The Malta Chamber of SMEs welcomes MCESD Chairperson David Xuereb to its offices
01 February 2024
Malta Chamber of SMEs President Mr Paul Abela and Deputy President Mr Philip Fenech welcomed...
Siim Kallas, the European commissioner for transport, will brief members of the European Parliament's transport committee on Tuesday on EU rules on passenger ship safety in the light of the capsize of the Costa Concordia cruise ship.
On Monday, the commissioner expressed his condolences and said that the Commission was engaged in a "full check of complex passenger ship safety rules [and] will make proposals during 2012".
The cruise ship capsized after it hit a rock off the Tuscan coast leaving some passengers dead and some still missing. International journeys such as the Concordia cruise are covered by International Maritime Organization (IMO) rules, while journey's within a country's own waters are covered by EU rules. The EU has the ability to go further than the IMO rules for international journeys, and it has done so in the past, for instance with ferries carrying passengers and cars. But rules on the construction of vessels rest solely with the IMO.
The Commission has been conducting a review since last year to see if the existing rules are fit for purpose. Some of the rules date from the 1990s and the dramatic increase in ship size and passenger numbers may mean rules on the stability of vessels or the training of seafarers need to be updated, a Commission official said. In 2000, the average cruise liner had 1,000 passengers. Today that number is 6,000.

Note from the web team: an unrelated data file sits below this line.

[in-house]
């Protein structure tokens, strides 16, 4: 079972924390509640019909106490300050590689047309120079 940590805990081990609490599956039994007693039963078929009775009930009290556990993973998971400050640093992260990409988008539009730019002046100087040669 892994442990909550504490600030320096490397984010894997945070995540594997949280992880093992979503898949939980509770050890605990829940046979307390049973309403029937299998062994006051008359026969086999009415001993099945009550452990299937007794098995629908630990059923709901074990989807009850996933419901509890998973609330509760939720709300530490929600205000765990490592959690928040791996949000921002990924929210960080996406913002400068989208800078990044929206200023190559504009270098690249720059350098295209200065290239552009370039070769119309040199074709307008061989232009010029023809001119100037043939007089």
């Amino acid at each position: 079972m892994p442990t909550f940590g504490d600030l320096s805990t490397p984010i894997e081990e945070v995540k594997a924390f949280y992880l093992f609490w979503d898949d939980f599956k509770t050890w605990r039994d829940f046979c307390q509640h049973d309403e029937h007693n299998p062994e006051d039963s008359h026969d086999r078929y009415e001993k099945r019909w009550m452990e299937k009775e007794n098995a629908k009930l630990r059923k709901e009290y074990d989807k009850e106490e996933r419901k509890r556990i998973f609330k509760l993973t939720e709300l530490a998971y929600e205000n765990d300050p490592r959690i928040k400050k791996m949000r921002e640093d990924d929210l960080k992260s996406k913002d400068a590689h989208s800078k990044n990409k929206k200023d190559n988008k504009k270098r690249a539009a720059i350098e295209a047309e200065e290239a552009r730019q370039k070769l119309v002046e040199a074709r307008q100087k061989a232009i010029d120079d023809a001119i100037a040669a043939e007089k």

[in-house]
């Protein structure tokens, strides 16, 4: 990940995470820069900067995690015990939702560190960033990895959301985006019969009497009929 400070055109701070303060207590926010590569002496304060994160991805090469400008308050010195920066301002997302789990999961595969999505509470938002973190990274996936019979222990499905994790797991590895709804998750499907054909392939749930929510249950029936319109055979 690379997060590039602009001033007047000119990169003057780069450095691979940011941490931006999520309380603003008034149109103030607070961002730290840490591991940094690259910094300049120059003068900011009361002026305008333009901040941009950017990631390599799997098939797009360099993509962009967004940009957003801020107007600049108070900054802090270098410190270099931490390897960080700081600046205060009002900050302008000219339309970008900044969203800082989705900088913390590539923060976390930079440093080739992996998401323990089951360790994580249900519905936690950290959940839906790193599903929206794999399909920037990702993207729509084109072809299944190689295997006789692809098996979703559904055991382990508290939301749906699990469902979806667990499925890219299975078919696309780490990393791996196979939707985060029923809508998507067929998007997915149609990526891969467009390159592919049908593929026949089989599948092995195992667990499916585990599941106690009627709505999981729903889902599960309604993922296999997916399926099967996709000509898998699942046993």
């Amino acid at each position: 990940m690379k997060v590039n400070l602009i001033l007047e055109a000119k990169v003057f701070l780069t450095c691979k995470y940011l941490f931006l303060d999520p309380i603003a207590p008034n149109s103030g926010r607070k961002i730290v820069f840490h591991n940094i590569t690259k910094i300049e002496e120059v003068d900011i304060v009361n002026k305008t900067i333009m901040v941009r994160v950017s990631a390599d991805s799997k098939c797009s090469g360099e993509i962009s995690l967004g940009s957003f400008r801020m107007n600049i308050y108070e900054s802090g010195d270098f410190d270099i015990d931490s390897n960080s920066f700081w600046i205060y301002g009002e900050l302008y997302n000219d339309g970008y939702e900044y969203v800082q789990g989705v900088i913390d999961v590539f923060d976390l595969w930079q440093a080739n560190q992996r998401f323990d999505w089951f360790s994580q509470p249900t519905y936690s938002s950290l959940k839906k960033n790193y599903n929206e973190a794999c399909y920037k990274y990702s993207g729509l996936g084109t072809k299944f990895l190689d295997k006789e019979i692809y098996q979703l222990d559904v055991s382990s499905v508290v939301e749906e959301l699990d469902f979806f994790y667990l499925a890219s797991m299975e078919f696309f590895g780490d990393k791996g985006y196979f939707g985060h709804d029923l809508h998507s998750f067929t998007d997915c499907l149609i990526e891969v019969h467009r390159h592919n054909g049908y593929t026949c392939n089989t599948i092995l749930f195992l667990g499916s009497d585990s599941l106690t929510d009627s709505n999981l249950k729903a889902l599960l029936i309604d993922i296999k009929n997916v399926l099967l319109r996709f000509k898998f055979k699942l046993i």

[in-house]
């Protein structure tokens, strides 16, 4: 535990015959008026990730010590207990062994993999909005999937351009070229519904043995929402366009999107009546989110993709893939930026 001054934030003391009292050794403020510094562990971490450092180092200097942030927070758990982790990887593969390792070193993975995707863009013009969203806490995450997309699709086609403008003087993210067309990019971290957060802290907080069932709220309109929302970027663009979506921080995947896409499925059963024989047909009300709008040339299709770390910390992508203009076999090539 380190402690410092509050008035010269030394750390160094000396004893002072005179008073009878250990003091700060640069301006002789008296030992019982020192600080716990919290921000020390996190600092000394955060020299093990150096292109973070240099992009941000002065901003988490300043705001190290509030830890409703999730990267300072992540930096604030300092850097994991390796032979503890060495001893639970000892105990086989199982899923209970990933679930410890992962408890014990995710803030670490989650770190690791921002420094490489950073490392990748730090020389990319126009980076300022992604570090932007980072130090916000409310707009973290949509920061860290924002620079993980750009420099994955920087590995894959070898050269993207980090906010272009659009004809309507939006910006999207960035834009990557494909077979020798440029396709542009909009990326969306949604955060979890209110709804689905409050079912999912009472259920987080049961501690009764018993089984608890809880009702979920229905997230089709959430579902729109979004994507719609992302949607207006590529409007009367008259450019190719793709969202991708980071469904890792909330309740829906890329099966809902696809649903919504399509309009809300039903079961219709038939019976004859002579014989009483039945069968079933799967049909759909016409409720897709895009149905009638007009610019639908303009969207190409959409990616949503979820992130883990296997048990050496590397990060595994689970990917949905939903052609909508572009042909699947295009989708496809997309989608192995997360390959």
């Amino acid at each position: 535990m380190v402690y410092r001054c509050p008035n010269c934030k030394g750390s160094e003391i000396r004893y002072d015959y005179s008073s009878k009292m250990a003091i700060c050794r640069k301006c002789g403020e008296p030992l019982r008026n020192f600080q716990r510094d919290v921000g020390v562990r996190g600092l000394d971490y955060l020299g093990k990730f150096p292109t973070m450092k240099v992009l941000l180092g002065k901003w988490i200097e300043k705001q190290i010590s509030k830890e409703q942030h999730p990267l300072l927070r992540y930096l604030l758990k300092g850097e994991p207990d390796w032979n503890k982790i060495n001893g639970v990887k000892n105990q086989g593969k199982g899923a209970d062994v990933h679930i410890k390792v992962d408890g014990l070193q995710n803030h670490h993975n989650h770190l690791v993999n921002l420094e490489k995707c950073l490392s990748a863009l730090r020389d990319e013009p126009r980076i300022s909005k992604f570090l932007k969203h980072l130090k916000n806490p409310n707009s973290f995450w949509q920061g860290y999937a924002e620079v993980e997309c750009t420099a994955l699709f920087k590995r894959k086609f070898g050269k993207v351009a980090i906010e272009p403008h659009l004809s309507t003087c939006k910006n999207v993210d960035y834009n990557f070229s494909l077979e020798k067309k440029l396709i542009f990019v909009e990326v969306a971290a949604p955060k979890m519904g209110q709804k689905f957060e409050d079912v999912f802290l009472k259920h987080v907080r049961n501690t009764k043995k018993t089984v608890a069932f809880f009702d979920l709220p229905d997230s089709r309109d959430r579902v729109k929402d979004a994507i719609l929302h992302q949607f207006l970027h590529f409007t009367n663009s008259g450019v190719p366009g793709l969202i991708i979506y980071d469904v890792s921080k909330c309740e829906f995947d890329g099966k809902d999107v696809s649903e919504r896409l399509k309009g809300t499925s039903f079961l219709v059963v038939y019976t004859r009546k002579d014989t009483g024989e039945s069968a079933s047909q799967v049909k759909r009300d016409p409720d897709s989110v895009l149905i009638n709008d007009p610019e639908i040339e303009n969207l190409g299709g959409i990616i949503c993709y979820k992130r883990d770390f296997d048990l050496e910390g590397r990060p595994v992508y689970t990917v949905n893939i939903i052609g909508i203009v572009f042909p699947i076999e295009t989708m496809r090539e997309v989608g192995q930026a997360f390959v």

Some Commission efforts to change rules on training of seafarers have been rejected by the Parliament, such as a requirement that people working on passenger ships speak English. Some non-Italian-speaking passengers on the Concordia have complained that the evacuation was chaotic and fraught with communication problems.
The ship is on the edge of the Tuscan Archipelago National Park, the largest marine protected area in Italy. The danger of it slipping off the rock shelf into deeper water has prompted warnings of an ecological disaster, since the ship was loaded with heavy fuel and harmful chemicals.
Efforts are under way to extract the oil, but could take as long as four weeks. The Commission has offered to help with any environmental clean-up, but so far no assistance has been requested by the Italian government.
Environmental groups and the Italian environment minister have called for restrictions on cruise ship activity. Italian campaign group Marevivo said the industry has a widespread practice of sailing too close to shore "to create a picturesque setting both on board and on land". But the European Cruise Council said that its members "are subject to the highest safety standards around the world".
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